Red Sea's coral face new threat: Sea urchin deaths linked to mystery disease - Hindustan Times
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Red Sea's coral face new threat: Sea urchin deaths linked to mystery disease

AFP |
Sep 24, 2023 01:15 PM IST

In Israel's Red Sea resort of Eilat, which borders Jordan and Egypt, Schmidt recalled the moment she and her colleagues first witnessed the population collapse.

The Red Sea's spectacular coral reefs face a new threat, marine biologists warn -- the mass death of sea urchins that may be caused by a mystery disease.

The long-spined creatures feed on algae that can suffocate corals, their die-off could "destroy our entire coral reef ecosystem," a scientist said.(AFP)
The long-spined creatures feed on algae that can suffocate corals, their die-off could "destroy our entire coral reef ecosystem," a scientist said.(AFP)

Because the long-spined creatures feed on algae that can suffocate corals, their die-off could "destroy our entire coral reef ecosystem", warned scientist Lisa-Maria Schmidt.

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In Israel's Red Sea resort of Eilat, which borders Jordan and Egypt, Schmidt recalled the moment she and her colleagues first witnessed the population collapse.

"When we jumped into the water, all of a sudden all those specimens we used to see before were gone, and what we saw was skeletons and piles of spines," she told AFP.

The team had first heard reports in January that a sea urchin species off Eilat was dying rapidly, so they went to a site known for an abundance of the species Diadema setosum.

They first thought that local pollution could be to blame.

But, within two weeks, the spiny invertebrates also started dying down the coast, including in a seawater-fed facility of the Inter-University Institute for Marine Sciences.

Scrambling to find the cause, the scientists watched with growing alarm as the mass mortality spread south through the Red Sea.

The team found that it affected two kinds of sea urchin, Diadema setosum and Echinothrix calamaris, while other species in the same environment remained unharmed.

In the marine reserve off Eilat, colourful fish and some other sea urchin species could be seen by a visiting AFP journalist -- although the impact of humans was never far away.

While snorkelling, Schmidt grabbed floating plastic rubbish and pushed it up the sleeve of her wetsuit, to discard later.

Walking along the beach, she also picked up handfuls of algae, to feed to the sea urchins still alive in tanks.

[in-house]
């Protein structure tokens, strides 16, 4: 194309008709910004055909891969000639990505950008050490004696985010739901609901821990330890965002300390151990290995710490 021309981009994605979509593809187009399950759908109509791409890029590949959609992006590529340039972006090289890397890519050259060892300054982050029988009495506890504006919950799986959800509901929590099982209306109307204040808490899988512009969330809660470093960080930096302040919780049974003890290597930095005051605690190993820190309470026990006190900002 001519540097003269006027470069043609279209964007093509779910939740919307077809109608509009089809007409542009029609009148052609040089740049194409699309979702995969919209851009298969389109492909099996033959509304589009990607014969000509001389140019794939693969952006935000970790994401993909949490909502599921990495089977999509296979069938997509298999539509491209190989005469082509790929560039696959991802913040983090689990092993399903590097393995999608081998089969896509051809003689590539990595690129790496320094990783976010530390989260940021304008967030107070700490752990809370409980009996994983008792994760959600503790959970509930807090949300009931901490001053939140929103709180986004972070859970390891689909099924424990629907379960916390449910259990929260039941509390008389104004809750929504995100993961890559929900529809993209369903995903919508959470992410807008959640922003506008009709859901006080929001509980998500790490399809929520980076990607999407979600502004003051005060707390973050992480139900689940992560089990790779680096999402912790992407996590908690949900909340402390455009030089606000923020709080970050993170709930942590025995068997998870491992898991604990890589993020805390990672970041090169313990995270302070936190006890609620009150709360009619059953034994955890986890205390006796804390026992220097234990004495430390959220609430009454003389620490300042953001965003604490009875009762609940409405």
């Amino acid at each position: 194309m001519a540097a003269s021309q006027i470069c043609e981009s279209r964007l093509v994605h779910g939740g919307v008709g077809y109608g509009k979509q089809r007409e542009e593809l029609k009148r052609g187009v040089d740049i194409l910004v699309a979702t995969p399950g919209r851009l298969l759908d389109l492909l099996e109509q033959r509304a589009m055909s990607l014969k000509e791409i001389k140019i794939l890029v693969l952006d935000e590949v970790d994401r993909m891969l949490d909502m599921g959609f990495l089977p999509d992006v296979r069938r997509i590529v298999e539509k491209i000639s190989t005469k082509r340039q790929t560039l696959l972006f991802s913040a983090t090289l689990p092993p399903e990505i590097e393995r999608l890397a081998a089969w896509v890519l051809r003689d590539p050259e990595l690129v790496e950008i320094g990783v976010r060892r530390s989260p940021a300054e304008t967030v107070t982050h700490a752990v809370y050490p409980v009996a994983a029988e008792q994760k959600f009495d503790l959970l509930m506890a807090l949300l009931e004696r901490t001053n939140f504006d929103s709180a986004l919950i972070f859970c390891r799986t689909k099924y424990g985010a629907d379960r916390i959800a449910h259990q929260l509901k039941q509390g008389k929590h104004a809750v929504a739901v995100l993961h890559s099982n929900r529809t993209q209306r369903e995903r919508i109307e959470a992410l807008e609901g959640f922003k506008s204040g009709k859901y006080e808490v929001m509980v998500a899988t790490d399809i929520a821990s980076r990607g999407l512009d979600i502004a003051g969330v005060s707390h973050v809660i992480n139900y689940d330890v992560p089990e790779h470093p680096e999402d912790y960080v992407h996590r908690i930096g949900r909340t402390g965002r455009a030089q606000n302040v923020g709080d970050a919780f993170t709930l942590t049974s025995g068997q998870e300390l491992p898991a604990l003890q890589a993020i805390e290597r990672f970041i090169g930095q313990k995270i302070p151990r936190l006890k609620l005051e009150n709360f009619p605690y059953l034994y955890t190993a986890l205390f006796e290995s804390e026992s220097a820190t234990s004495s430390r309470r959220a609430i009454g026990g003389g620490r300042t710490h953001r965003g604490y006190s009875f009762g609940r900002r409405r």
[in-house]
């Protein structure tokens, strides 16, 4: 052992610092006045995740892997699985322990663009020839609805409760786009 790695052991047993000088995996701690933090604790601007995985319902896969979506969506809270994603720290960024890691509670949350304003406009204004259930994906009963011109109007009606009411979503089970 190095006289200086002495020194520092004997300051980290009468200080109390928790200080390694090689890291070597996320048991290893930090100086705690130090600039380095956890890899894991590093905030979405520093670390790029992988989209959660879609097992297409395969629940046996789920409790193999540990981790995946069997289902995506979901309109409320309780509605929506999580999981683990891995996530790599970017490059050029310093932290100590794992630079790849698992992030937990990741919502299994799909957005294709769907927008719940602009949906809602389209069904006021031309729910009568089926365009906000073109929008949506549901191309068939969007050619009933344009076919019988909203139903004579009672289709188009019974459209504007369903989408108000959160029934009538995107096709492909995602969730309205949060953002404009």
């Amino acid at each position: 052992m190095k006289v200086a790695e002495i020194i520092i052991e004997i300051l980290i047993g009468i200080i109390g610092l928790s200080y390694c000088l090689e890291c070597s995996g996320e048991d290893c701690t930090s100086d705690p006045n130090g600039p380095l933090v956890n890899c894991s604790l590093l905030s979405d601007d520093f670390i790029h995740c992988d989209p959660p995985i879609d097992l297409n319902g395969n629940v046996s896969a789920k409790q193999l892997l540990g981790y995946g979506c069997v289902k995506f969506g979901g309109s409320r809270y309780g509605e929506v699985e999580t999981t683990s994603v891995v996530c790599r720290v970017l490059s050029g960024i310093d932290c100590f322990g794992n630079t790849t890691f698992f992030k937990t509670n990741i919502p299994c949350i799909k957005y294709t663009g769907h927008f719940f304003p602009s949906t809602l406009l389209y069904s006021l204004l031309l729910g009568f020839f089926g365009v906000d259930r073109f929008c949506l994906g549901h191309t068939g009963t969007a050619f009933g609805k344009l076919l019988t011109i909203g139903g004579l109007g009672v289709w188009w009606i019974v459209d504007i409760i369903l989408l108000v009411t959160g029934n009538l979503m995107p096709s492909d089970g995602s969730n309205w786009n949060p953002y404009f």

- 'Absolutely devastating' -

A similar mass mortality earlier hit sea urchins in the Caribbean, raising speculation that a disease may have arrived in the Red Sea by ships, whose ballast water can carry pathogens and exotic species.

"I think it's especially scary for that region, especially in the Red Sea," said Mya Breitbart, a biologist from the University of South Florida in the United States.

She pointed out that, while coral reefs are dying off in many other areas, "those corals are known to be quite resilient, and I think people have placed a lot of hope in those reefs".

Early last year, Breitbart started hearing that the Diadema antillarum species -- similar to those affected in the Red Sea -- was rapidly changing behaviour and then dying in droves in the Caribbean.

The area has still not recovered from a similar event in the 1980s, whose cause was never discovered, and Breitbart described this second die-off there as "absolutely devastating".

Within months she and scientists working across the Caribbean had pinpointed a pathogen, giving hope that the cause of the Red Sea die-off could be discovered.

- Next disease 'on the way' -

Omri Bronstein, from the University of Tel Aviv, has been working with the team in Eilat and elsewhere to try and identify the source.

"Are we talking about the same pathogen, for example, as the one that hit the Caribbean" in the 1980s, asked Bronstein, who runs a laboratory at the university where sea urchins lie in glass jars.

"Or are we looking at a completely different scenario?"

Stopping the die-off in the seas is impossible, lamented Bronstein.

Instead, the scientific community is working towards establishing a broodstock population of the affected species which can be released into the Red Sea once the current threat has passed.

Once the cause has been identified, Bronstein and his colleagues will also seek to determine how it reached the Red Sea.

If it was transported by a vessel, for example, steps could be taken to clean up ships and minimise the risk of spreading the next deadly pathogen.

"This is something that we can fix, because the next disease is on the way," he said.

“It is probably in one harbour and in one of the ships that is currently sailing our oceans.”

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